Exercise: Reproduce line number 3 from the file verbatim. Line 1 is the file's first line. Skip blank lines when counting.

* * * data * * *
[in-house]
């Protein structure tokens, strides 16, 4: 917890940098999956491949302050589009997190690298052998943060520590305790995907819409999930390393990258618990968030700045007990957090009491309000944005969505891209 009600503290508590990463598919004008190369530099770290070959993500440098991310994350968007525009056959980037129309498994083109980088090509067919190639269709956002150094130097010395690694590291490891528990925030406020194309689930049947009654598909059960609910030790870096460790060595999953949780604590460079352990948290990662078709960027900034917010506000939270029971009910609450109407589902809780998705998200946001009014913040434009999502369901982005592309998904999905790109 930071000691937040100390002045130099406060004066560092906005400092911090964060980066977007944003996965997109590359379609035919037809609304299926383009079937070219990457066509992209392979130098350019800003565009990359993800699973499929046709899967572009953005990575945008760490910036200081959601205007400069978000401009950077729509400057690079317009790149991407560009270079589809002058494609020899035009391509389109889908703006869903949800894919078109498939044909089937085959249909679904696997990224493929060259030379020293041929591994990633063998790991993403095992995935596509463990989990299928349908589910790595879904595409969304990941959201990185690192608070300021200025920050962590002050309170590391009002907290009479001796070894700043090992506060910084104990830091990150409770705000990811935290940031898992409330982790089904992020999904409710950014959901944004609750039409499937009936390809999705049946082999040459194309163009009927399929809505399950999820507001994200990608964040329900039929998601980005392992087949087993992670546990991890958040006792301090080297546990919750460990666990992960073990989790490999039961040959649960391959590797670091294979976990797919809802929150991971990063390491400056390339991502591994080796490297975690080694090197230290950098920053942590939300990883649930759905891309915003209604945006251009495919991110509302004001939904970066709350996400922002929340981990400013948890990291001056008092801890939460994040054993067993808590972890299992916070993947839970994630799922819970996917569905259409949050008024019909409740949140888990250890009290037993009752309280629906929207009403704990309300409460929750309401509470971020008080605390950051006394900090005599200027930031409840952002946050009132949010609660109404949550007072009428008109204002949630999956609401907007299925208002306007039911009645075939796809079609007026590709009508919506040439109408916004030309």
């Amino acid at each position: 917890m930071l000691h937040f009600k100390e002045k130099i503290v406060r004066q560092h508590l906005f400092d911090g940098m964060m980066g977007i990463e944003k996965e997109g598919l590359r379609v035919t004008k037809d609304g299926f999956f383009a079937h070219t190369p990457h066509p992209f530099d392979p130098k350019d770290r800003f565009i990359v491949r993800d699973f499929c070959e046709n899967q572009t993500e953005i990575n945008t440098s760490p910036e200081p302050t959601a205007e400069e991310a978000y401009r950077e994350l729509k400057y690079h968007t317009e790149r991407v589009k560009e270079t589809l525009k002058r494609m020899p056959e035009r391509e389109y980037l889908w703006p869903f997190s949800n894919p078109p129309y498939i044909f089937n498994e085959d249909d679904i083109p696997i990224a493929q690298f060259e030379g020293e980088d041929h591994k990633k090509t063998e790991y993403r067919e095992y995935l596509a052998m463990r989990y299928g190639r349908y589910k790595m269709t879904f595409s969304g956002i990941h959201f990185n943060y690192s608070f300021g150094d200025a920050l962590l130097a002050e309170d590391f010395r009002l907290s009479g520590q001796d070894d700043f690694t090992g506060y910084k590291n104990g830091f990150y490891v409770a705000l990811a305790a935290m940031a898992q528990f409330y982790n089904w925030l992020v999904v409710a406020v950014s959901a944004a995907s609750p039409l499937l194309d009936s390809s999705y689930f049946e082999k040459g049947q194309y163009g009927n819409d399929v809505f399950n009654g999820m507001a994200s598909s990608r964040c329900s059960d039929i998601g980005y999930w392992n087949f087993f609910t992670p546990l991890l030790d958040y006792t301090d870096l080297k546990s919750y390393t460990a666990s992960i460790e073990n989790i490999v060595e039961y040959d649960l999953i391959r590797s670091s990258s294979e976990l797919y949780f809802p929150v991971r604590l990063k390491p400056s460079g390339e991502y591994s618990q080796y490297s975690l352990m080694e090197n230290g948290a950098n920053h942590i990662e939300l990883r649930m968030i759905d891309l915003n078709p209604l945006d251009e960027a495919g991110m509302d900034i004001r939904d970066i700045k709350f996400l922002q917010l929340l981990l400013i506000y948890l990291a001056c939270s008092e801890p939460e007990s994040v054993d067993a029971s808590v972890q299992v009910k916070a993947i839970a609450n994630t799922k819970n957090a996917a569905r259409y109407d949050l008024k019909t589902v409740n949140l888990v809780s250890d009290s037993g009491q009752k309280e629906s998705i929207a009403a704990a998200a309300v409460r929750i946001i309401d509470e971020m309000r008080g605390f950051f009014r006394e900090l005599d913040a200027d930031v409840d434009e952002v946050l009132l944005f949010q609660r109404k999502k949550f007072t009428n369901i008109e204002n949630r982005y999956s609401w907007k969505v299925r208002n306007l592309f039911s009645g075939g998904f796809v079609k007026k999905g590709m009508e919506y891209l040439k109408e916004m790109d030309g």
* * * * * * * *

């Amino acid at each position: 917890m930071l000691h937040f009600k100390e002045k130099i503290v406060r004066q560092h508590l906005f400092d911090g940098m964060m980066g977007i990463e944003k996965e997109g598919l590359r379609v035919t004008k037809d609304g299926f999956f383009a079937h070219t190369p990457h066509p992209f530099d392979p130098k350019d770290r800003f565009i990359v491949r993800d699973f499929c070959e046709n899967q572009t993500e953005i990575n945008t440098s760490p910036e200081p302050t959601a205007e400069e991310a978000y401009r950077e994350l729509k400057y690079h968007t317009e790149r991407v589009k560009e270079t589809l525009k002058r494609m020899p056959e035009r391509e389109y980037l889908w703006p869903f997190s949800n894919p078109p129309y498939i044909f089937n498994e085959d249909d679904i083109p696997i990224a493929q690298f060259e030379g020293e980088d041929h591994k990633k090509t063998e790991y993403r067919e095992y995935l596509a052998m463990r989990y299928g190639r349908y589910k790595m269709t879904f595409s969304g956002i990941h959201f990185n943060y690192s608070f300021g150094d200025a920050l962590l130097a002050e309170d590391f010395r009002l907290s009479g520590q001796d070894d700043f690694t090992g506060y910084k590291n104990g830091f990150y490891v409770a705000l990811a305790a935290m940031a898992q528990f409330y982790n089904w925030l992020v999904v409710a406020v950014s959901a944004a995907s609750p039409l499937l194309d009936s390809s999705y689930f049946e082999k040459g049947q194309y163009g009927n819409d399929v809505f399950n009654g999820m507001a994200s598909s990608r964040c329900s059960d039929i998601g980005y999930w392992n087949f087993f609910t992670p546990l991890l030790d958040y006792t301090d870096l080297k546990s919750y390393t460990a666990s992960i460790e073990n989790i490999v060595e039961y040959d649960l999953i391959r590797s670091s990258s294979e976990l797919y949780f809802p929150v991971r604590l990063k390491p400056s460079g390339e991502y591994s618990q080796y490297s975690l352990m080694e090197n230290g948290a950098n920053h942590i990662e939300l990883r649930m968030i759905d891309l915003n078709p209604l945006d251009e960027a495919g991110m509302d900034i004001r939904d970066i700045k709350f996400l922002q917010l929340l981990l400013i506000y948890l990291a001056c939270s008092e801890p939460e007990s994040v054993d067993a029971s808590v972890q299992v009910k916070a993947i839970a609450n994630t799922k819970n957090a996917a569905r259409y109407d949050l008024k019909t589902v409740n949140l888990v809780s250890d009290s037993g009491q009752k309280e629906s998705i929207a009403a704990a998200a309300v409460r929750i946001i309401d509470e971020m309000r008080g605390f950051f009014r006394e900090l005599d913040a200027d930031v409840d434009e952002v946050l009132l944005f949010q609660r109404k999502k949550f007072t009428n369901i008109e204002n949630r982005y999956s609401w907007k969505v299925r208002n306007l592309f039911s009645g075939g998904f796809v079609k007026k999905g590709m009508e919506y891209l040439k109408e916004m790109d030309g």